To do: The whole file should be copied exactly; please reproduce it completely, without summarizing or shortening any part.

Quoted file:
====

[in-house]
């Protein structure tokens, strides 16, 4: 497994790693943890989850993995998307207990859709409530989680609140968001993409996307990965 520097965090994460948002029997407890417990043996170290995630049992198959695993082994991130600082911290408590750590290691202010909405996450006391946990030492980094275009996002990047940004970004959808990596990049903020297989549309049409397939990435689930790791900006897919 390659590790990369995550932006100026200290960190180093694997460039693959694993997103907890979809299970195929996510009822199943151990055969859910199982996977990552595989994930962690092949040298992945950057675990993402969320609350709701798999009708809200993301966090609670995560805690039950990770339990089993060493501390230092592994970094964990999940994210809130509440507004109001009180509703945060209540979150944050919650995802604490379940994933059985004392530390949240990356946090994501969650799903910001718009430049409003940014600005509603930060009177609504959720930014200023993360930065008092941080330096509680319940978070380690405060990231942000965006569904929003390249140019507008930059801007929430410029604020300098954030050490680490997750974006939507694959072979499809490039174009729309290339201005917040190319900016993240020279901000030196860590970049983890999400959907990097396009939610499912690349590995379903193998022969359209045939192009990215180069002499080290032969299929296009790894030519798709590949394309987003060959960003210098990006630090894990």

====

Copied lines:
[in-house]
């Protein structure tokens, strides 16, 4: 497994790693943890989850993995998307207990859709409530989680609140968001993409996307990965 520097965090994460948002029997407890417990043996170290995630049992198959695993082994991130600082911290408590750590290691202010909405996450006391946990030492980094275009996002990047940004970004959808990596990049903020297989549309049409397939990435689930790791900006897919 390659590790990369995550932006100026200290960190180093694997460039693959694993997103907890979809299970195929996510009822199943151990055969859910199982996977990552595989994930962690092949040298992945950057675990993402969320609350709701798999009708809200993301966090609670995560805690039950990770339990089993060493501390230092592994970094964990999940994210809130509440507004109001009180509703945060209540979150944050919650995802604490379940994933059985004392530390949240990356946090994501969650799903910001718009430049409003940014600005509603930060009177609504959720930014200023993360930065008092941080330096509680319940978070380690405060990231942000965006569904929003390249140019507008930059801007929430410029604020300098954030050490680490997750974006939507694959072979499809490039174009729309290339201005917040190319900016993240020279901000030196860590970049983890999400959907990097396009939610499912690349590995379903193998022969359209045939192009990215180069002499080290032969299929296009790894030519798709590949394309987003060959960003210098990006630090894990």